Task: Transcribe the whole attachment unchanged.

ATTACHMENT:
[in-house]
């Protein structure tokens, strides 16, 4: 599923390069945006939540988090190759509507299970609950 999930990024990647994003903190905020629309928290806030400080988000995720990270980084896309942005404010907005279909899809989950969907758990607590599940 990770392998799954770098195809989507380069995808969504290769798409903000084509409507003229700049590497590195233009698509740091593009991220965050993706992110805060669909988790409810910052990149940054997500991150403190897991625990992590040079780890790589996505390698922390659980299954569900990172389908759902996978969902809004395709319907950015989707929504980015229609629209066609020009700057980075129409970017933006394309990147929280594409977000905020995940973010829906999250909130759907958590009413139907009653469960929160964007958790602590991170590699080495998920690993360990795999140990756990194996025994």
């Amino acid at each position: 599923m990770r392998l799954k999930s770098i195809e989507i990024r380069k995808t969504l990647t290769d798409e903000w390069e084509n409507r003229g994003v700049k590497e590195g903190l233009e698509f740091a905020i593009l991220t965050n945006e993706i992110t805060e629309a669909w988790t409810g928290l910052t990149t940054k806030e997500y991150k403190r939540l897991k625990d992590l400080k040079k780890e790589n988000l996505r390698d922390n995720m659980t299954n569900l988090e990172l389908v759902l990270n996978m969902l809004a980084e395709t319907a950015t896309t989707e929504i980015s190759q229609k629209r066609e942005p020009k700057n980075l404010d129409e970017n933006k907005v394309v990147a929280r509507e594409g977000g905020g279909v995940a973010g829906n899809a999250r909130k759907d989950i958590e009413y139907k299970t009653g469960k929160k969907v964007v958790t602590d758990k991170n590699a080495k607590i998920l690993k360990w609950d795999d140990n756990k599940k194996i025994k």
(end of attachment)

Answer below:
[in-house]
């Protein structure tokens, strides 16, 4: 599923390069945006939540988090190759509507299970609950 999930990024990647994003903190905020629309928290806030400080988000995720990270980084896309942005404010907005279909899809989950969907758990607590599940 990770392998799954770098195809989507380069995808969504290769798409903000084509409507003229700049590497590195233009698509740091593009991220965050993706992110805060669909988790409810910052990149940054997500991150403190897991625990992590040079780890790589996505390698922390659980299954569900990172389908759902996978969902809004395709319907950015989707929504980015229609629209066609020009700057980075129409970017933006394309990147929280594409977000905020995940973010829906999250909130759907958590009413139907009653469960929160964007958790602590991170590699080495998920690993360990795999140990756990194996025994």
């Amino acid at each position: 599923m990770r392998l799954k999930s770098i195809e989507i990024r380069k995808t969504l990647t290769d798409e903000w390069e084509n409507r003229g994003v700049k590497e590195g903190l233009e698509f740091a905020i593009l991220t965050n945006e993706i992110t805060e629309a669909w988790t409810g928290l910052t990149t940054k806030e997500y991150k403190r939540l897991k625990d992590l400080k040079k780890e790589n988000l996505r390698d922390n995720m659980t299954n569900l988090e990172l389908v759902l990270n996978m969902l809004a980084e395709t319907a950015t896309t989707e929504i980015s190759q229609k629209r066609e942005p020009k700057n980075l404010d129409e970017n933006k907005v394309v990147a929280r509507e594409g977000g905020g279909v995940a973010g829906n899809a999250r909130k759907d989950i958590e009413y139907k299970t009653g469960k929160k969907v964007v958790t602590d758990k991170n590699a080495k607590i998920l690993k360990w609950d795999d140990n756990k599940k194996i025994k």